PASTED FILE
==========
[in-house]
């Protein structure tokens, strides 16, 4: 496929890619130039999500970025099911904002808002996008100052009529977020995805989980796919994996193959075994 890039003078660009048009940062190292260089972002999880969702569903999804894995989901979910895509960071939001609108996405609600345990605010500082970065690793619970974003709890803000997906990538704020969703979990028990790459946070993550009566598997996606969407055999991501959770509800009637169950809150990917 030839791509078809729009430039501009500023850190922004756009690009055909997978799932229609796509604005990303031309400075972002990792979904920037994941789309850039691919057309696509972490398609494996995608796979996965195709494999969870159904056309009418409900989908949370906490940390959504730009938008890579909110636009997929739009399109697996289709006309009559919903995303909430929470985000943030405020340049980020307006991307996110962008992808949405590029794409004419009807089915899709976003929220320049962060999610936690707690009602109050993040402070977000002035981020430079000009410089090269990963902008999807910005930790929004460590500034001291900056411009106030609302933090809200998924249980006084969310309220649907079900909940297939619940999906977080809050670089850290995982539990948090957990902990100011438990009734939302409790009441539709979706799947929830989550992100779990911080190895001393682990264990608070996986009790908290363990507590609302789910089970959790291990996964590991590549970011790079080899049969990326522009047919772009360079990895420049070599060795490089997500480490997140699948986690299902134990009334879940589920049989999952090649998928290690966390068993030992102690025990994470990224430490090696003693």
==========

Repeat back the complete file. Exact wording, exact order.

[in-house]
């Protein structure tokens, strides 16, 4: 496929890619130039999500970025099911904002808002996008100052009529977020995805989980796919994996193959075994 890039003078660009048009940062190292260089972002999880969702569903999804894995989901979910895509960071939001609108996405609600345990605010500082970065690793619970974003709890803000997906990538704020969703979990028990790459946070993550009566598997996606969407055999991501959770509800009637169950809150990917 030839791509078809729009430039501009500023850190922004756009690009055909997978799932229609796509604005990303031309400075972002990792979904920037994941789309850039691919057309696509972490398609494996995608796979996965195709494999969870159904056309009418409900989908949370906490940390959504730009938008890579909110636009997929739009399109697996289709006309009559919903995303909430929470985000943030405020340049980020307006991307996110962008992808949405590029794409004419009807089915899709976003929220320049962060999610936690707690009602109050993040402070977000002035981020430079000009410089090269990963902008999807910005930790929004460590500034001291900056411009106030609302933090809200998924249980006084969310309220649907079900909940297939619940999906977080809050670089850290995982539990948090957990902990100011438990009734939302409790009441539709979706799947929830989550992100779990911080190895001393682990264990608070996986009790908290363990507590609302789910089970959790291990996964590991590549970011790079080899049969990326522009047919772009360079990895420049070599060795490089997500480490997140699948986690299902134990009334879940589920049989999952090649998928290690966390068993030992102690025990994470990224430490090696003693």